My daughter just turned sixteen a week ago and that means two things are coming up: driving and prom! As families are getting ready for prom this year, ordering flowers and shopping for dresses, it’s important to add the safe driver/safe rider conversation to the to do list. Below are just a few pointers from Dr. Gene Beresin, Senior Advisor on adolescent psychiatry with SADD and Executive Director of The Clay Center for Young Healthy Minds at Mass General Hospital:
- Drive now, Snap later. Two out of three teens admit to using apps while driving.* Remind teens that using apps or taking photos while driving is just as dangerous as texting while driving. Phones should be kept out of sight to avoid potential distractions. 27 percent of teens today still report texting and driving. When asked to rank the driving behaviors they perceived to be most dangerous, looking at or posting to social media apps ranked much lower as compared to texting and driving or driving under the influence of alcohol, for example.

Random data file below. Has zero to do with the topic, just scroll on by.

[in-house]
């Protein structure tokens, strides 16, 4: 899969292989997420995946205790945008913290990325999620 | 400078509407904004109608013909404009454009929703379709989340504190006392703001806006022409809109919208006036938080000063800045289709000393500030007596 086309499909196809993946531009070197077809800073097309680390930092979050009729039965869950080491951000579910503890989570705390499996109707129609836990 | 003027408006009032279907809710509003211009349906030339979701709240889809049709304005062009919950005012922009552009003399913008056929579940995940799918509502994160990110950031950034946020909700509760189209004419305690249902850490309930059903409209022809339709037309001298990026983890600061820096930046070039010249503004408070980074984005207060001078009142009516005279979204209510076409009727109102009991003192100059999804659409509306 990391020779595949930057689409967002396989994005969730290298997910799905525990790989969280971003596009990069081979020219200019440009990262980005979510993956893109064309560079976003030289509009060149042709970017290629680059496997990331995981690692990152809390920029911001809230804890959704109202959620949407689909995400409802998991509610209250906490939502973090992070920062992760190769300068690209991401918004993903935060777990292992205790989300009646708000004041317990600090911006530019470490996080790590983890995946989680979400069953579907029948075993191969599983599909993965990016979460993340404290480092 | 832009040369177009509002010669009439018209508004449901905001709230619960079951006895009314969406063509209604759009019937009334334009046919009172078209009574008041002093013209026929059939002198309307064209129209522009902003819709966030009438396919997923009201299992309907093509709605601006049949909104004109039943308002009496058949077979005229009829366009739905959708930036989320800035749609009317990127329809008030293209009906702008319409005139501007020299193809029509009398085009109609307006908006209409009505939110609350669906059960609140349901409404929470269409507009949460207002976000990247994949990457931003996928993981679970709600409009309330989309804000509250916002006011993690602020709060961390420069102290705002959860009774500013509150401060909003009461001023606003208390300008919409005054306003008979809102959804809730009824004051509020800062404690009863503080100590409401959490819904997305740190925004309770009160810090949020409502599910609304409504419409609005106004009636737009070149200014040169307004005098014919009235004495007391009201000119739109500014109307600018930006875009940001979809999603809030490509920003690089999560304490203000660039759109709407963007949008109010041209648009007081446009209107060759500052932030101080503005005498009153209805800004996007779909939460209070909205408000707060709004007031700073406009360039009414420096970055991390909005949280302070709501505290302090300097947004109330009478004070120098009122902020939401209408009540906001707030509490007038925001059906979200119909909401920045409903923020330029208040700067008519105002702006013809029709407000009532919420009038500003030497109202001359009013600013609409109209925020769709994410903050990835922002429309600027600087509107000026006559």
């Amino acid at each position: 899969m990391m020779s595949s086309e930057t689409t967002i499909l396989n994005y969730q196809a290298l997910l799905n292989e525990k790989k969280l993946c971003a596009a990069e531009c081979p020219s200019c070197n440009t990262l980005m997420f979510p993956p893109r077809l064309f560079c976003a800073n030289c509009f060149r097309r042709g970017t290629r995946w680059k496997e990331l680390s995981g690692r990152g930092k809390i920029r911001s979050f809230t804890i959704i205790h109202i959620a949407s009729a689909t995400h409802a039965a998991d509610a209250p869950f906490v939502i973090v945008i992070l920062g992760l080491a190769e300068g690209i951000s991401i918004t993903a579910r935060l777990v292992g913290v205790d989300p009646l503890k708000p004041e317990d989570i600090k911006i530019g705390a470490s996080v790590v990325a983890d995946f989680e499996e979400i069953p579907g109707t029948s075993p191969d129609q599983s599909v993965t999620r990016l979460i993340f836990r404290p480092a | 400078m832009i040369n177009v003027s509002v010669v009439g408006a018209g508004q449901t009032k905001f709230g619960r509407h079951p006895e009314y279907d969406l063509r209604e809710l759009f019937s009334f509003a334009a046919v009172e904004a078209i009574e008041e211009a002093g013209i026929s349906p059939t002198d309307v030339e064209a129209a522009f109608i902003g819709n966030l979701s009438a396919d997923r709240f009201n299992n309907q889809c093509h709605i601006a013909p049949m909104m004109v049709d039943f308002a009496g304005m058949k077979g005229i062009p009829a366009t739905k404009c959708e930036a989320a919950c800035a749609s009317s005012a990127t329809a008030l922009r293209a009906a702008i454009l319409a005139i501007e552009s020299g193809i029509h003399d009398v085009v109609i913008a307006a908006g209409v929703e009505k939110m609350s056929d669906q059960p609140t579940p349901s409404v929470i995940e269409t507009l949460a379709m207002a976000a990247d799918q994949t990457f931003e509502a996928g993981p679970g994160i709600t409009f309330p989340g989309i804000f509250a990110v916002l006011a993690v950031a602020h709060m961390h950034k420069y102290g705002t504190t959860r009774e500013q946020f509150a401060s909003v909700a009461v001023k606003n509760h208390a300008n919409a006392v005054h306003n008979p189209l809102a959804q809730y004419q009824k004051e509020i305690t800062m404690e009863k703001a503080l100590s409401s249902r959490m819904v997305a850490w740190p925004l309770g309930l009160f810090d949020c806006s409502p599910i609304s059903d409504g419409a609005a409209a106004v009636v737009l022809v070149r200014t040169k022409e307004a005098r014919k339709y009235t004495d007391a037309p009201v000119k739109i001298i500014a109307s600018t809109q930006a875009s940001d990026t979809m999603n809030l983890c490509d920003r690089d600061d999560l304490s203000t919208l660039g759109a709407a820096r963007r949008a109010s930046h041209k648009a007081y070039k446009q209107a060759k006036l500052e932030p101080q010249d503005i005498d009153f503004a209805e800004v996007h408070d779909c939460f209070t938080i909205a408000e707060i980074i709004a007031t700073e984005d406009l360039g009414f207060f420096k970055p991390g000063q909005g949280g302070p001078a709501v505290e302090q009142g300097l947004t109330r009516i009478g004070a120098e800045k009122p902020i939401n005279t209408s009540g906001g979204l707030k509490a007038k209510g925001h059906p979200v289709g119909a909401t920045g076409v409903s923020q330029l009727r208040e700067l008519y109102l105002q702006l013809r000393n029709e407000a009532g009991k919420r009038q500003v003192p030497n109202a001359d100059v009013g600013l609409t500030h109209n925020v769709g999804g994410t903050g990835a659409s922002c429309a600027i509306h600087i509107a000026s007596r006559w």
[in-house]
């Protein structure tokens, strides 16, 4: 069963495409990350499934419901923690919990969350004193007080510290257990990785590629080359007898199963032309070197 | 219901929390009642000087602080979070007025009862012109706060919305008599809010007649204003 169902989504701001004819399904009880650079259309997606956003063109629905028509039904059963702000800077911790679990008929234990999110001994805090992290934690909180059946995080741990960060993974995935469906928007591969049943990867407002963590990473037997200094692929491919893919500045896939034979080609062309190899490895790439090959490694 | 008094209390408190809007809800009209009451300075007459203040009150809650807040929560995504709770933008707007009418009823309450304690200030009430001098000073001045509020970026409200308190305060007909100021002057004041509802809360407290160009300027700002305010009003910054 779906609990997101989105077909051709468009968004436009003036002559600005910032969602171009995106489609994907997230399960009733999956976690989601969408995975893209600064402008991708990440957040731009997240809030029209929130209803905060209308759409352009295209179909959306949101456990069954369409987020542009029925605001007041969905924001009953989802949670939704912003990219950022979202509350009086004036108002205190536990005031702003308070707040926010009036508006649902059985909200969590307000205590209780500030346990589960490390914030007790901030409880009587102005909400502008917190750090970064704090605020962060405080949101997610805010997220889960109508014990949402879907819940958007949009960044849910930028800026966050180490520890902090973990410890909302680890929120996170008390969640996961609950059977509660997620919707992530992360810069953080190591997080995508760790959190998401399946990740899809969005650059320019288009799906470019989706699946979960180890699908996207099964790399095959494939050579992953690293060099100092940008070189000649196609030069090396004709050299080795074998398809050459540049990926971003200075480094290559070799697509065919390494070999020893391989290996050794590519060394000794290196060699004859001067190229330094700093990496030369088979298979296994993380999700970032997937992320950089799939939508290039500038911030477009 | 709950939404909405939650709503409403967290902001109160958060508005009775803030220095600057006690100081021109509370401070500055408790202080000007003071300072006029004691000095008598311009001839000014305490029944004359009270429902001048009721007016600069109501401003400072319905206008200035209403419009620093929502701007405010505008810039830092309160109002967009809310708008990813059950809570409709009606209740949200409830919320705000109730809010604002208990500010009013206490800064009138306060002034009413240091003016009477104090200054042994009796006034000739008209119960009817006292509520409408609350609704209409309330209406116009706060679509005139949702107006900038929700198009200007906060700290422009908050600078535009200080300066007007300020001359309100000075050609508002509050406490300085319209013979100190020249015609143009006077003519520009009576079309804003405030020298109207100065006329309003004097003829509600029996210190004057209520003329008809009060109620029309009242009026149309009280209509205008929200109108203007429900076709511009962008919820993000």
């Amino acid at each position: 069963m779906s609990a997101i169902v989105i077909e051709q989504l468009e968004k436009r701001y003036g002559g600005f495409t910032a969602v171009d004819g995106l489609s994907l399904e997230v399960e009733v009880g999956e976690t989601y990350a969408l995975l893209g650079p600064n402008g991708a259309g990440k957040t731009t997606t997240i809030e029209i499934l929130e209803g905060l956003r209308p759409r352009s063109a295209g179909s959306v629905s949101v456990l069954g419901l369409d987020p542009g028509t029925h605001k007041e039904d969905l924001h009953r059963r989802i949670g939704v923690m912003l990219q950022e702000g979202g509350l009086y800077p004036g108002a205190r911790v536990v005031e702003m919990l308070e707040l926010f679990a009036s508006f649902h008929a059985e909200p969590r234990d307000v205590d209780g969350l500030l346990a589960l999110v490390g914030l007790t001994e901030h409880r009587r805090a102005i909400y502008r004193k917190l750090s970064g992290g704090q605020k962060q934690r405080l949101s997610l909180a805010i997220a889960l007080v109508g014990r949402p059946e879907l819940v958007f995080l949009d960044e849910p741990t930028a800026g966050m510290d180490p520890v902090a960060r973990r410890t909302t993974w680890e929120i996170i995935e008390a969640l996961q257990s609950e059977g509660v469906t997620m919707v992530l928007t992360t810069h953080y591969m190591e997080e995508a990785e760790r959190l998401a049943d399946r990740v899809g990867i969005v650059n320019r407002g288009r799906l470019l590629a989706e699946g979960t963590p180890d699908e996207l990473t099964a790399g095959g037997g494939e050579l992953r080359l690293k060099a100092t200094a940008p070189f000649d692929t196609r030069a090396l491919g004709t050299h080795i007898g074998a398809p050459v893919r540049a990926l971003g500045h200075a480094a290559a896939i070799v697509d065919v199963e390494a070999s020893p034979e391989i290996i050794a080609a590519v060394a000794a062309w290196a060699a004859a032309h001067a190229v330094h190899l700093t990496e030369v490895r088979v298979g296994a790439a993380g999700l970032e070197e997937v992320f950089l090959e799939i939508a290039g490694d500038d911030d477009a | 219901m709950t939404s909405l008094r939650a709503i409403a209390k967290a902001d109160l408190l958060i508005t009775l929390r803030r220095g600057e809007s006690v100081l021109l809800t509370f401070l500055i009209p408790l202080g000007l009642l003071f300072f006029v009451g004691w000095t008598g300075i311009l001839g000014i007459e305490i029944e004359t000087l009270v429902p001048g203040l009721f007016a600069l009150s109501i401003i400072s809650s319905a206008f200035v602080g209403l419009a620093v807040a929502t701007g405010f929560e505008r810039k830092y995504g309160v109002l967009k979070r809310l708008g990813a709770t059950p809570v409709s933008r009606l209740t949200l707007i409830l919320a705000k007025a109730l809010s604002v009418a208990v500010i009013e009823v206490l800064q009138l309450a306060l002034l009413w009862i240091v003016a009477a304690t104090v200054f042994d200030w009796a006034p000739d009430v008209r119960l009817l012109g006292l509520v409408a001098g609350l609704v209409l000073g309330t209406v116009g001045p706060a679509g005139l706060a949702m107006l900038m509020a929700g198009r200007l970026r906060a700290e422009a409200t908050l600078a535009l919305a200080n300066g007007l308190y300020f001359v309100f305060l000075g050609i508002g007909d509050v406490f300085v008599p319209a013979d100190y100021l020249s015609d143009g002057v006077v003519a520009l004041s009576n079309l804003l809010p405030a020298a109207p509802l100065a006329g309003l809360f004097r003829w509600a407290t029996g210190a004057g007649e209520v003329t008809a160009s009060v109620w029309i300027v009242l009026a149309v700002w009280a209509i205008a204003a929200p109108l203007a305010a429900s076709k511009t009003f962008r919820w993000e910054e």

- Extended curfews mean tired teens. After a long and exciting prom day, teens are bound to be tired. 36 percent of teens have taken measures to wake up (i.e., opening up the windows) when driving.* Remind teens to call for a ride if they’re too tired to drive home late at night, and reassure them that you will pick them up no matter what time it is.
- Passengers on prom night. Energetic prom-goers can be distracting passengers. Speak with teens about how many friends they can drive with on prom night and remind them that distractions can come from inside the car too.
- Talk with teens. Set clear expectations for prom night so your teen will stay safe and you can worry less.
*Liberty Mutual Insurance and Students Against Destructive Decisions (SADD) 2016 Teen Driving Study.
Liberty Mutual’s Teen Driving Contract acts as a conversation-starter and customized agreement for parents and teens to get on the same page this prom season.
One thing that I do, and will always tell my daughter, is that if she gets in trouble, I will ALWAYS come get her, consequence free. Her safety is the most important thing!
How do you help teach your teenagers to drive safe?